Critical Thinking: A Student's Introduction by Gregory Bassham

By Gregory Bassham

This well known textual content is helping modern day scholars bridge the distance among daily tradition and important considering. utilizing a confirmed step by step procedure, this article covers all of the fundamentals of serious considering, in transparent, reader-friendly language. Its comprehensiveness permits teachers to tailor the fabric to their person educating types, leading to an extremely flexible textual content.

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These cases highlight several serious problems with cultural moral relativism. 1. Relativism makes it impossible for us to criticize other cultures’ customs and values, even those that intuitively seem to us to be terribly wrong. We can no longer say, for example, that a particular culture is wrong to practice slavery or child sacrifice, as long as that culture believes that those practices are morally right. indd 22 11/24/09 8:00:23 AM Barriers to Critical Thinking 23 2. Relativism makes it impossible for us to criticize our own societies’ customs and values.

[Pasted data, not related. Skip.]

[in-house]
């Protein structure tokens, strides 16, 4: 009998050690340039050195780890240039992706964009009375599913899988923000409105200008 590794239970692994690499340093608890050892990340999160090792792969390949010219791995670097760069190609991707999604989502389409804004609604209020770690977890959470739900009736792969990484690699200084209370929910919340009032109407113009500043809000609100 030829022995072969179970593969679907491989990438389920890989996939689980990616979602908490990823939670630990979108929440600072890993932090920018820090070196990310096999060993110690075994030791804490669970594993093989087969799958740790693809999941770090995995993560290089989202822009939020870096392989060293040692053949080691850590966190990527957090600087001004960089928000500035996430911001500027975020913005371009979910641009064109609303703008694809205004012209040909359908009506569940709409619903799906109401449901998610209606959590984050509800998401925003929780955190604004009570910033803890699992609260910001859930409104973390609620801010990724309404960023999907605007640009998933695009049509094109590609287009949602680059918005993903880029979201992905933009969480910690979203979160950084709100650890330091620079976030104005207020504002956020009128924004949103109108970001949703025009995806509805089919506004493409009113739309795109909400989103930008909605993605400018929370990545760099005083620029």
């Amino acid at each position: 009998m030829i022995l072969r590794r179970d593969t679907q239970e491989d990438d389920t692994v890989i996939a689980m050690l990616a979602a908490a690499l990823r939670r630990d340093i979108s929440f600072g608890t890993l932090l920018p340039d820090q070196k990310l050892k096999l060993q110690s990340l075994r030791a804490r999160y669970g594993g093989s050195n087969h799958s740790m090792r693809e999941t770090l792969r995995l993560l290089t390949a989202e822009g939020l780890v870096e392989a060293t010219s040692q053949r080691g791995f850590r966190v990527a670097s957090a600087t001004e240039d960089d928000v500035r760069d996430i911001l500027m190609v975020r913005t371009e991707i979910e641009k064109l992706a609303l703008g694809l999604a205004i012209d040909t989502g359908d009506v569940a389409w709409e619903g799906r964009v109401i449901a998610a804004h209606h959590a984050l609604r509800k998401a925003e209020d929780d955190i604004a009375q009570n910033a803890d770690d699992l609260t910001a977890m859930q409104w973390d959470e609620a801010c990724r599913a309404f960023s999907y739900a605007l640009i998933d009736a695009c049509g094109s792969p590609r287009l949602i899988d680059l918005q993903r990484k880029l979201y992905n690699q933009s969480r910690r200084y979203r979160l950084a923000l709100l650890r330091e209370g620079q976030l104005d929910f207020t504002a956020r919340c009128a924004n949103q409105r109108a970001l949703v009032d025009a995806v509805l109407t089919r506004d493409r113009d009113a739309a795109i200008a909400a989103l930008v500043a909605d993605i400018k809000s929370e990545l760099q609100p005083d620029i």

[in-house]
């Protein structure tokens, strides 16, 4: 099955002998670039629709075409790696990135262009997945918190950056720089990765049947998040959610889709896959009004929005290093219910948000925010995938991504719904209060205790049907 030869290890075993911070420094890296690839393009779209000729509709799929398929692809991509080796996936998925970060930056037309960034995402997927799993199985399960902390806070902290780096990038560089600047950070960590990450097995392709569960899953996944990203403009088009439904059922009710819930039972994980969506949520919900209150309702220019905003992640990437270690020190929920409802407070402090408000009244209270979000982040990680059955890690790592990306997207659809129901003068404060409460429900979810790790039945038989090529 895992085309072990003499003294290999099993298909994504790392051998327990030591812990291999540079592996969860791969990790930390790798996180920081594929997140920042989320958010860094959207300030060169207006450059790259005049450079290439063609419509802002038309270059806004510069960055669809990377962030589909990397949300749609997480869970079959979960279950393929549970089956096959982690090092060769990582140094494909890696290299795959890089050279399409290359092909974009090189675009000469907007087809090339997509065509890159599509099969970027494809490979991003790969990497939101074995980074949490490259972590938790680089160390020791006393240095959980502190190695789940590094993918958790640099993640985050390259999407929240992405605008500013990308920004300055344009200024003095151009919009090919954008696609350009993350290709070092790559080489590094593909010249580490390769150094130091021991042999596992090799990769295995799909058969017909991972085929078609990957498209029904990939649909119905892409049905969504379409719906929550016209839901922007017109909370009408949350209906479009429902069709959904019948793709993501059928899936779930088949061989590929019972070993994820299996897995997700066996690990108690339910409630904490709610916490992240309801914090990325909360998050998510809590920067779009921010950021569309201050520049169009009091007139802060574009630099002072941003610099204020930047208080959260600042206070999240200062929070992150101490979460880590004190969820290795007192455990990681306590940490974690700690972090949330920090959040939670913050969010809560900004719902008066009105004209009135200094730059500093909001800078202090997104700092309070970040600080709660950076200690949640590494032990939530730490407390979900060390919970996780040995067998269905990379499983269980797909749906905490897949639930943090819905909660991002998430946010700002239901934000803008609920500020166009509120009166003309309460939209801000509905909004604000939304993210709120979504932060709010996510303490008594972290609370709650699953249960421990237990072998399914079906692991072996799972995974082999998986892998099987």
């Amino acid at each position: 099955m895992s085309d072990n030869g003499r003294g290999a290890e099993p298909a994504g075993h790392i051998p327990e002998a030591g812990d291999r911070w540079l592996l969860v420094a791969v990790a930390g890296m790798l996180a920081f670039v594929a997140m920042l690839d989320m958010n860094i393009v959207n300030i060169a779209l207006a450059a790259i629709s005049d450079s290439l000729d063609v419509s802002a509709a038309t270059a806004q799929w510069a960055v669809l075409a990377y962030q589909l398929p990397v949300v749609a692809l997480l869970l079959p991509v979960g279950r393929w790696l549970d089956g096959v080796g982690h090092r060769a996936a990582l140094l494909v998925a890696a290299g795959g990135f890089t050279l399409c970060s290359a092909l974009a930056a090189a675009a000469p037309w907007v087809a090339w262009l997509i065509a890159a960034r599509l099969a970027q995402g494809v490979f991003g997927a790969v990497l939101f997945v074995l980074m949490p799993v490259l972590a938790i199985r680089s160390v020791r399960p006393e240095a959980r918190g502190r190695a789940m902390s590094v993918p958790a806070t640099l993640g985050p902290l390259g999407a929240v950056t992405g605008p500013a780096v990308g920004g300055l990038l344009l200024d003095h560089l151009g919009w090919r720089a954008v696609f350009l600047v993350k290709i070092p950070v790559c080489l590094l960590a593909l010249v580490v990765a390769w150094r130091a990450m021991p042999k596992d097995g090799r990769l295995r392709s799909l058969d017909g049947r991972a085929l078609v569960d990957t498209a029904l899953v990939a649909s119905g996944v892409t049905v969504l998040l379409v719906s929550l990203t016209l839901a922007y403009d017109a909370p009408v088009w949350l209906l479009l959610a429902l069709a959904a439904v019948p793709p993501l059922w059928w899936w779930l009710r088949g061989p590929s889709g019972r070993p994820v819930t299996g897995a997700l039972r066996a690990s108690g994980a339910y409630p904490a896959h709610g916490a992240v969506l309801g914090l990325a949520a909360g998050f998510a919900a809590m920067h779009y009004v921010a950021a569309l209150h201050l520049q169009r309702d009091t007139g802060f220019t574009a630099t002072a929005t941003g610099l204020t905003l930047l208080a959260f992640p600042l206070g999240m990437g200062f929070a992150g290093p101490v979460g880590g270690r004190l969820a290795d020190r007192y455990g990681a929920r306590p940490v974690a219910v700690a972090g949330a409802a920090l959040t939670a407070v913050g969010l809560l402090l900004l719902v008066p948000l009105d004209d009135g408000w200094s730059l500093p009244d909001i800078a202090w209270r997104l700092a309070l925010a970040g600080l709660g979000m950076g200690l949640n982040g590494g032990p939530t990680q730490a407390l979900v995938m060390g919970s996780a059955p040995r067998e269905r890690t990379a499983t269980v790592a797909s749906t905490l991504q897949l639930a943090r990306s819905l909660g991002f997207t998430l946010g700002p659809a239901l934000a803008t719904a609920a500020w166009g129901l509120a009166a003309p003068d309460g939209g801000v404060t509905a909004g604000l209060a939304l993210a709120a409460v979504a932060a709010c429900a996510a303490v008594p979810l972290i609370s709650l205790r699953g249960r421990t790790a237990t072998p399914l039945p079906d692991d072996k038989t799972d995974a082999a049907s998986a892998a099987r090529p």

Toby, never throw a pen at your sister! You could put an eye out! (said by Toby’s mother) 3. Never raise your hands to your kids. It leaves your groin unprotected. (George Carlin) 4. If you consume three or more alcoholic drinks every day, ask your doctor whether you should take ibuprofen or other pain relievers/fever reducers. Ibuprofen may cause stomach bleeding. (label) 5. Why don’t we eat at El Grande Burrito tonight. I feel like Mexican. 6. If you do not get your first meal service choice, please do not be distressed, as all our entrées taste very much the same.

Tend not to persevere when they encounter intellectual obstacles or difficulties. A course in critical thinking is like most other things in life: You get out of it what you put into it. If you approach critical thinking as a chore—a pointless general education requirement you need to get out of the way before you can turn to more “relevant” courses in your major—a chore it will be. On the other hand, if you approach critical thinking as an opportunity to learn habits of disciplined thinking that are vital to success in school, in your career, and in your life as a liberally educated person, critical thinking can be a rewarding and even transformative experience.

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